Proteins fold into three-dimensional structures, and the structure dictates the function of the proteins. Further, proteins interact in a multitude of ways, ranging from transient interactions to forming protein complexes that are stable over time. Hence, understanding biological systems will ultimately depend on knowing the structure of, ideally, all individual proteins, and how they interact to form higher-order structures.
My research uses protein structure modeling and distance constraints derived from chemical cross-linking mass spectrometry to determine protein complex structures, measured directly in unfractionated, biologically relevant samples.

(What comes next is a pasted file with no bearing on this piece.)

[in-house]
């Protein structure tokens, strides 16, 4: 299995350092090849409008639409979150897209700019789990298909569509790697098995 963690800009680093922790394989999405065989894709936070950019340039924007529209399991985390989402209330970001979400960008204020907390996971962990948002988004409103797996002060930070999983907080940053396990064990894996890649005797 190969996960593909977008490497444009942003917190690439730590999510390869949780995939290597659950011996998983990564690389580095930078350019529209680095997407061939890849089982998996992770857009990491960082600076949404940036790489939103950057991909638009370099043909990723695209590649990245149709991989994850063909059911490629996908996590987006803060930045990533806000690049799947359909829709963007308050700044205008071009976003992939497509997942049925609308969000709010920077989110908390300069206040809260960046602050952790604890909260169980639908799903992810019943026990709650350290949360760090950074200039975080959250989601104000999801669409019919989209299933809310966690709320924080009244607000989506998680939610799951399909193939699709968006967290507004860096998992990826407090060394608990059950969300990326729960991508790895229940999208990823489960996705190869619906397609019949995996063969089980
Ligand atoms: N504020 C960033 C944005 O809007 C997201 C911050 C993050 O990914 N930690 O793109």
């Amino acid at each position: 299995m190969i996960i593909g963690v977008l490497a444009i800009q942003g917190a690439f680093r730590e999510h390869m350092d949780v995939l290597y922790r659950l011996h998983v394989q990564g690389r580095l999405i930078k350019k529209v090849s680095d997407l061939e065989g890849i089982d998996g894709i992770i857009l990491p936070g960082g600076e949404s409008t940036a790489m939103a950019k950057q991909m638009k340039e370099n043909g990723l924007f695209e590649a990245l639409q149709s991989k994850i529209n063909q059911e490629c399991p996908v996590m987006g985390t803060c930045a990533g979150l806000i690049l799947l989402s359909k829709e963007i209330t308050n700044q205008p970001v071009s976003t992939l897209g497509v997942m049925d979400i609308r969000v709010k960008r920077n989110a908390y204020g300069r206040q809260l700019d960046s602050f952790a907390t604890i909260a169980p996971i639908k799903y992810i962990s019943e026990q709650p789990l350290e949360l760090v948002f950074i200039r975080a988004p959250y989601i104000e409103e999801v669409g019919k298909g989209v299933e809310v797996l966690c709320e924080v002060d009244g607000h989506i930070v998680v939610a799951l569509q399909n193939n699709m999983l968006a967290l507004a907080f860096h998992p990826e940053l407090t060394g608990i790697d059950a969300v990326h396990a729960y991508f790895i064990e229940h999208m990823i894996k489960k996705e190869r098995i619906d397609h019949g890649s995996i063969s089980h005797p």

|2.||Drew, Kevin; Winters, Patrick; Butterfoss, Glenn; Berstis, Viktors; Uplinger, Keith; Armstrong, Jonathan; Riffle, Michael; Schweighofer, Erik; Bovermann, Bill; Goodlett, David; Davis, Trisha; Shasha, Dennis; Malmstrom, Lars; Bonneau, Richard; The proteome folding project: Proteome-scale prediction of structure and function. Genome Res (2011), 21: 1981-94.|
|1.||Malmstrom, Lars; Riffle, Michael; Strauss, Charlie; Chivian, Dylan; Davis, Trisha; Bonneau, Richard; Baker, David; Superfamily Assignments for the Yeast Proteome through Integration of Structure Prediction with the Gene Ontology. PLoS Biol (2007), 5: e76.|